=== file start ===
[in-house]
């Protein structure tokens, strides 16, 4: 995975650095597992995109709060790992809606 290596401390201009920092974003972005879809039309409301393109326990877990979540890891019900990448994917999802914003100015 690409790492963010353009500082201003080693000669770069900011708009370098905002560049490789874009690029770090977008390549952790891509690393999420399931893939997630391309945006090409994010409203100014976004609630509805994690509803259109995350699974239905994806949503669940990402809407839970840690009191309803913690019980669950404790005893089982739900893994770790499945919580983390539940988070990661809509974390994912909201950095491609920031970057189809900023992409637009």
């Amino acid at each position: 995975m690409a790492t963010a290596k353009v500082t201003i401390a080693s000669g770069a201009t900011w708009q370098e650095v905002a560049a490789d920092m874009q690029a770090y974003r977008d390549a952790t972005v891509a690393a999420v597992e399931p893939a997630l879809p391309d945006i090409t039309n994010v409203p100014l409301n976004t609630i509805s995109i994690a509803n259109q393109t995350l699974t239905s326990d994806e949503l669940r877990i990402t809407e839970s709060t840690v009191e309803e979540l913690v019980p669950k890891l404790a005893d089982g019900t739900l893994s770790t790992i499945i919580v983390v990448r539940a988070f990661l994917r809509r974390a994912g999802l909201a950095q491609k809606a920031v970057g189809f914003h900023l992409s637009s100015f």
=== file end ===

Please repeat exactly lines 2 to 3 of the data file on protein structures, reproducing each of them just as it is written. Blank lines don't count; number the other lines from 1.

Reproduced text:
């Protein structure tokens, strides 16, 4: 995975650095597992995109709060790992809606 290596401390201009920092974003972005879809039309409301393109326990877990979540890891019900990448994917999802914003100015 690409790492963010353009500082201003080693000669770069900011708009370098905002560049490789874009690029770090977008390549952790891509690393999420399931893939997630391309945006090409994010409203100014976004609630509805994690509803259109995350699974239905994806949503669940990402809407839970840690009191309803913690019980669950404790005893089982739900893994770790499945919580983390539940988070990661809509974390994912909201950095491609920031970057189809900023992409637009």
């Amino acid at each position: 995975m690409a790492t963010a290596k353009v500082t201003i401390a080693s000669g770069a201009t900011w708009q370098e650095v905002a560049a490789d920092m874009q690029a770090y974003r977008d390549a952790t972005v891509a690393a999420v597992e399931p893939a997630l879809p391309d945006i090409t039309n994010v409203p100014l409301n976004t609630i509805s995109i994690a509803n259109q393109t995350l699974t239905s326990d994806e949503l669940r877990i990402t809407e839970s709060t840690v009191e309803e979540l913690v019980p669950k890891l404790a005893d089982g019900t739900l893994s770790t790992i499945i919580v983390v990448r539940a988070f990661l994917r809509r974390a994912g999802l909201a950095q491609k809606a920031v970057g189809f914003h900023l992409s637009s100015f």